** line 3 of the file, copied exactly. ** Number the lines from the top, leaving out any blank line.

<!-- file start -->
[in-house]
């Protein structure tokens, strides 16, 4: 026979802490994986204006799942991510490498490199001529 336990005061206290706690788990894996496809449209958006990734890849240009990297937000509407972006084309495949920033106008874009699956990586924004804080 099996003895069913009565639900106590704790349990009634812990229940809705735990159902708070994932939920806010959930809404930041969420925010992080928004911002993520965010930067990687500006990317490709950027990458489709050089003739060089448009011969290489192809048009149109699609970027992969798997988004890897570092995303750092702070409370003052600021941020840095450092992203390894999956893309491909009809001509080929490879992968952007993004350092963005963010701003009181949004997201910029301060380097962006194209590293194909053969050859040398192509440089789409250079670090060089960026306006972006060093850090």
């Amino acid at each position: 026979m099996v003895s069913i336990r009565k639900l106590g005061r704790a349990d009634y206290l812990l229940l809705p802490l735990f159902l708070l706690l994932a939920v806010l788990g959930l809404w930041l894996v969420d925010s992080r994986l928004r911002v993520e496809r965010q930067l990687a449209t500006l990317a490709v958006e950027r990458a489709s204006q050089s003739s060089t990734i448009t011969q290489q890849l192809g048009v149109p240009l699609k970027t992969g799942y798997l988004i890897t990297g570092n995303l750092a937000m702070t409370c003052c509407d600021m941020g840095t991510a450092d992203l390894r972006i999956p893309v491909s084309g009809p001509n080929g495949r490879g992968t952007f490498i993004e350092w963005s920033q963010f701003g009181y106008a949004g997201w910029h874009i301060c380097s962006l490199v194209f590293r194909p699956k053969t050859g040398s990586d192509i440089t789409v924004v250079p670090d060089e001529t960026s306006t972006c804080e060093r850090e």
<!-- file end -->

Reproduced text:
């Amino acid at each position: 026979m099996v003895s069913i336990r009565k639900l106590g005061r704790a349990d009634y206290l812990l229940l809705p802490l735990f159902l708070l706690l994932a939920v806010l788990g959930l809404w930041l894996v969420d925010s992080r994986l928004r911002v993520e496809r965010q930067l990687a449209t500006l990317a490709v958006e950027r990458a489709s204006q050089s003739s060089t990734i448009t011969q290489q890849l192809g048009v149109p240009l699609k970027t992969g799942y798997l988004i890897t990297g570092n995303l750092a937000m702070t409370c003052c509407d600021m941020g840095t991510a450092d992203l390894r972006i999956p893309v491909s084309g009809p001509n080929g495949r490879g992968t952007f490498i993004e350092w963005s920033q963010f701003g009181y106008a949004g997201w910029h874009i301060c380097s962006l490199v194209f590293r194909p699956k053969t050859g040398s990586d192509i440089t789409v924004v250079p670090d060089e001529t960026s306006t972006c804080e060093r850090e």